12 The leaders answered, “We will do whatever you say and return their property, without asking to be repaid.”
So I made the leaders promise in front of the priests to give back the property. 13 Then I emptied my pockets and said, “If you don’t keep your promise, that’s what God will do to you. He will empty out everything you own, even taking away your houses.”
The people answered, “We will keep our promise.” Then they praised the Lord and did as they had promised.
Nehemiah Is Generous
14 I was governor of Judah from the twentieth year that Artaxerxes[c] was king until the thirty-second year. And during these entire twelve years, my relatives and I refused to accept the food that I was allowed. 15 Each governor before me had been a burden to the people by making them pay for his food and wine and by demanding forty silver coins a day. Even their officials had been a burden to the people. But I respected God, and I didn’t think it was right to be so hard on them. 16 I spent all my time getting the wall rebuilt and did not buy any property. Everyone working for me did the same thing. 17 I usually fed a hundred fifty of our own Jewish people and their leaders, as well as foreign visitors from surrounding lands. 18 Each day one ox, six of the best sheep, and lots of chickens were prepared. Then every ten days, a large supply of wine was brought in. I knew what a heavy burden this would have been for the people, and so I did not ask for my food allowance as governor.
19 I pray that God will bless me for everything I have done for my people.
Plots against Nehemiah
6 Sanballat, Tobiah, Geshem, and our other enemies learned that I had completely rebuilt the wall. All I lacked was hanging the doors in the gates. 2 Then Sanballat and Geshem sent a message, asking me to meet with them in one of the villages in Ono Valley. I knew they were planning to harm me in some way. 3 So I sent messengers to tell them, “My work is too important to stop now and go there. I can’t afford to slow down the work just to visit with you.” 4 They invited me four times, but each time I refused to go.
5 Finally, Sanballat sent an official to me with an unsealed letter, 6 which said:
A rumor is going around among the nations that you and the other Jews are rebuilding the wall and planning to rebel, because you want to be their king. And Geshem[d] says it’s true! 7 You even have prophets in Jerusalem, claiming you are now the king of Judah. You know the Persian king will hear about this, so let’s get together and talk it over.
8 I sent a message back to Sanballat, saying, “None of this is true! You are making it all up.”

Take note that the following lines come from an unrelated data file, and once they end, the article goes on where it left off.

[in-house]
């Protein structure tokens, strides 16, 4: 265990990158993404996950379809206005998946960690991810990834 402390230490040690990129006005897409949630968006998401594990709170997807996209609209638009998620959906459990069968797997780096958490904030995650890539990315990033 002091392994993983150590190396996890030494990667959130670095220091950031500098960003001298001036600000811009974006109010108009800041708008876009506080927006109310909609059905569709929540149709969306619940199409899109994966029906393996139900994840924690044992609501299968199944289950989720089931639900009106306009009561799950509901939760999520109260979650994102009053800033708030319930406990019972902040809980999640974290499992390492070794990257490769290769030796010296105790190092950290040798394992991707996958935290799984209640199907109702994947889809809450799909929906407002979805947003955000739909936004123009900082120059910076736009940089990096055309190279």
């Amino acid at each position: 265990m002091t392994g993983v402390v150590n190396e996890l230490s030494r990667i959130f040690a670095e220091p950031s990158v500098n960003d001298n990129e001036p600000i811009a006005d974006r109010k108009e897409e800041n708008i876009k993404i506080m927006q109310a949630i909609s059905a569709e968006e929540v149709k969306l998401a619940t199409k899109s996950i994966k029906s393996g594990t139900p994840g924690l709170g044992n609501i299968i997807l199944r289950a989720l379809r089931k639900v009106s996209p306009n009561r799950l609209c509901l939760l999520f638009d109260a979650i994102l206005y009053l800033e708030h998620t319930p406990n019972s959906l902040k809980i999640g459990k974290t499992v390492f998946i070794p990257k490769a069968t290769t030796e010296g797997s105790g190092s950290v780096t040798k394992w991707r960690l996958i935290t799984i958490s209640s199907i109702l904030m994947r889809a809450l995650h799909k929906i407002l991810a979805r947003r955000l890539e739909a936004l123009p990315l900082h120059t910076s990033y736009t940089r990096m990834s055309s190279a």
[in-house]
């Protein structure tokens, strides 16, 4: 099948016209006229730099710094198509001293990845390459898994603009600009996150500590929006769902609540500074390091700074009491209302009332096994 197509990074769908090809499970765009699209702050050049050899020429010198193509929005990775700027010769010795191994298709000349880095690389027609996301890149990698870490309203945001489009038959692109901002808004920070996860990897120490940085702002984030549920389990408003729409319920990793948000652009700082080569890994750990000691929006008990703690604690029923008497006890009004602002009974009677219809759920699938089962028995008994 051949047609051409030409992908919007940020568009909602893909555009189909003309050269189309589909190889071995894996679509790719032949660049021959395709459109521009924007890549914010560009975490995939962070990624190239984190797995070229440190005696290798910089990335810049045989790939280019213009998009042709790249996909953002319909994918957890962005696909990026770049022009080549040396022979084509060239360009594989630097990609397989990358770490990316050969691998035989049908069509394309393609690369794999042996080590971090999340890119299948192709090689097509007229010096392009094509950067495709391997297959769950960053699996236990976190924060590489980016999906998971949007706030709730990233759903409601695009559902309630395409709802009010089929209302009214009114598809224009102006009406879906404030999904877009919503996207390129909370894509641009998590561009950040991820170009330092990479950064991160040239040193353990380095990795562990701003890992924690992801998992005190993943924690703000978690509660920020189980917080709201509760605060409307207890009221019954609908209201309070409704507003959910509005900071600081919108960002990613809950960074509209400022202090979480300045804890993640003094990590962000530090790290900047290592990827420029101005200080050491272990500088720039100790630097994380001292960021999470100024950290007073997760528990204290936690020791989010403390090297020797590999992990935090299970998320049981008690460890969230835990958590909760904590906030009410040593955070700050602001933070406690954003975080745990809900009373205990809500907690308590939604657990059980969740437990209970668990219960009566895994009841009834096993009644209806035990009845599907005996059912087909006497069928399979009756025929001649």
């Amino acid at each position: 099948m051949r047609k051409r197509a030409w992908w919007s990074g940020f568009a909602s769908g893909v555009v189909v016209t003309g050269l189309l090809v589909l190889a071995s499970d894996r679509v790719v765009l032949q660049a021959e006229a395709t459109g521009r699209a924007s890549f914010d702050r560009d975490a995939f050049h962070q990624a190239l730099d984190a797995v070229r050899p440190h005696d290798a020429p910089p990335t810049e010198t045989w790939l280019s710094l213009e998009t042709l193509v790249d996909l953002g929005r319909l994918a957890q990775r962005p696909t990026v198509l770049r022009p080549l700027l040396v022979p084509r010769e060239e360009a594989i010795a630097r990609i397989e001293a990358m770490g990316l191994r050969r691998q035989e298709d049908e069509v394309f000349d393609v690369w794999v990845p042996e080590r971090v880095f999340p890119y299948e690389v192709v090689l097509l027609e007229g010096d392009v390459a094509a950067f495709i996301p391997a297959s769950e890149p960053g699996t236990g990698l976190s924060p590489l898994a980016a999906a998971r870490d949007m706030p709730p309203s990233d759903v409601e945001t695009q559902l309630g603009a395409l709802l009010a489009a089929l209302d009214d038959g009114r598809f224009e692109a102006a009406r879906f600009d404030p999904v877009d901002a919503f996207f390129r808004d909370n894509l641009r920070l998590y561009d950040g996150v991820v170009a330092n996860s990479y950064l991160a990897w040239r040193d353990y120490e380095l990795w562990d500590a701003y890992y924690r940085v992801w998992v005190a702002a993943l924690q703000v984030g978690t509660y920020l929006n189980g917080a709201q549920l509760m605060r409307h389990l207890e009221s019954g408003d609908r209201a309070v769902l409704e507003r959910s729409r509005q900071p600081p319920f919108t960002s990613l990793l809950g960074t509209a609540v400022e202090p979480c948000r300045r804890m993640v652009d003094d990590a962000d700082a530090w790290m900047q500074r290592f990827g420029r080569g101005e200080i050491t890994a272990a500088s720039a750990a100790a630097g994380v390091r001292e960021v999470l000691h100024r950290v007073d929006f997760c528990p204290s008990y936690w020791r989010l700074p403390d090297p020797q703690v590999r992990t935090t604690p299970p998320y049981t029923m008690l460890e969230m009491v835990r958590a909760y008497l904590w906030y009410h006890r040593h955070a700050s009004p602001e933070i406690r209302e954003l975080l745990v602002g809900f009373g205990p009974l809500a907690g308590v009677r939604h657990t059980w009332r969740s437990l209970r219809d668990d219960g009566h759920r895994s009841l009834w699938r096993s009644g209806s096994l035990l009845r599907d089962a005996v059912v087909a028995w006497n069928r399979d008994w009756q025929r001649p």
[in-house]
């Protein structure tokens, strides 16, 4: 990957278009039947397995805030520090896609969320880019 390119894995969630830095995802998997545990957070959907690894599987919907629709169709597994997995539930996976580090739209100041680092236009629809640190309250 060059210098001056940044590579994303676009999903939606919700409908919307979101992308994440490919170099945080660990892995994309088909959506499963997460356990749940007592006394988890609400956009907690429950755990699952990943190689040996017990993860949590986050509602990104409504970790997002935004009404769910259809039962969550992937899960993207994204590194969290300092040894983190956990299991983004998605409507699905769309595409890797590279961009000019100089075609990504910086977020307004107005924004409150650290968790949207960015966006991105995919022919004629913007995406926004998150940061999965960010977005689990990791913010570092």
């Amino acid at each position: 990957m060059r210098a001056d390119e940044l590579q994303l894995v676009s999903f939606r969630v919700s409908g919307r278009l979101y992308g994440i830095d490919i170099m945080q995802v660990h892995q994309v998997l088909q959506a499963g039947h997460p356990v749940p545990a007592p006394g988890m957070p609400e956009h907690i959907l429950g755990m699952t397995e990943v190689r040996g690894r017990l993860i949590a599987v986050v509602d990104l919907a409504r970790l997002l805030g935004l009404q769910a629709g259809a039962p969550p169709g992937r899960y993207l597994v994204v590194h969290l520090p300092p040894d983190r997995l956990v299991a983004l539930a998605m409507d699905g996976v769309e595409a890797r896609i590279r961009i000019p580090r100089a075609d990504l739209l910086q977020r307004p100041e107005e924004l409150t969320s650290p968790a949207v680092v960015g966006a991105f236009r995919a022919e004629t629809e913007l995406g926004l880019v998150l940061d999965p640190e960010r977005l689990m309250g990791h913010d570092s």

9 Our enemies were trying to frighten us and to keep us from our work. But I asked God to give me strength.
10 One day I went to visit Shemaiah.[e] He was looking very worried, and[f] he said, “Let’s hurry to the holy place of the temple and hide there.[g] We will lock the temple doors, because your enemies are planning to kill you tonight.”
11 I answered, “Why should someone like me have to run and hide in the temple to save my life? I won’t go!”
12 Suddenly I realized that God had not given Shemaiah this message. But Tobiah and Sanballat had paid him to trick me 13 and to frighten me into doing something wrong, because they wanted to ruin my good name.
14 Then I asked God to punish Tobiah and Sanballat for what they had done. I prayed that God would punish the prophet Noadiah and the other prophets who, together with her, had tried to frighten me.
The Work Is Finished
15 On the twenty-fifth day of the month Elul,[h] the wall was completely rebuilt. It had taken fifty-two days. 16 When our enemies in the surrounding nations learned that the work was finished, they felt helpless, because they knew that our God had helped us rebuild the wall.
17 All this time the Jewish leaders and Tobiah had been writing letters back and forth. 18 Many people in Judah were loyal to Tobiah for two reasons: Shecaniah son of Arah was his father-in-law, and Tobiah’s son Jehohanan had married the daughter of Meshullam son of Berechiah.[i] 19 The people would always tell me about the good things Tobiah had done, and then they would tell Tobiah everything I had said. So Tobiah kept sending letters, trying to frighten me.
- 4.12 against. . . side: One possible meaning for the difficult Hebrew text.
- 4.23 And. . . by: One possible meaning for the difficult Hebrew text.
- 5.14 Artaxerxes: See the note at 1.1.
- 6.6 Geshem: Hebrew “Gashmu” (see verse 1 and 2.19).
- 6.10 Shemaiah: Hebrew “Shemaiah son of Delaiah son of Mehetabel.”
- 6.10 was. . . worried, and: Or “wasn’t supposed to leave his house, but.”
- 6.10 holy place. . . hide there: Only priests were allowed to enter the holy place; anyone else could be put to death.
- 6.15 Elul: The sixth month of the Hebrew calendar, from about mid-August to mid-September.
- 6.18 Shecaniah. . . Berechiah: Jews who had helped rebuild the Jerusalem wall (see 3.4,29,30).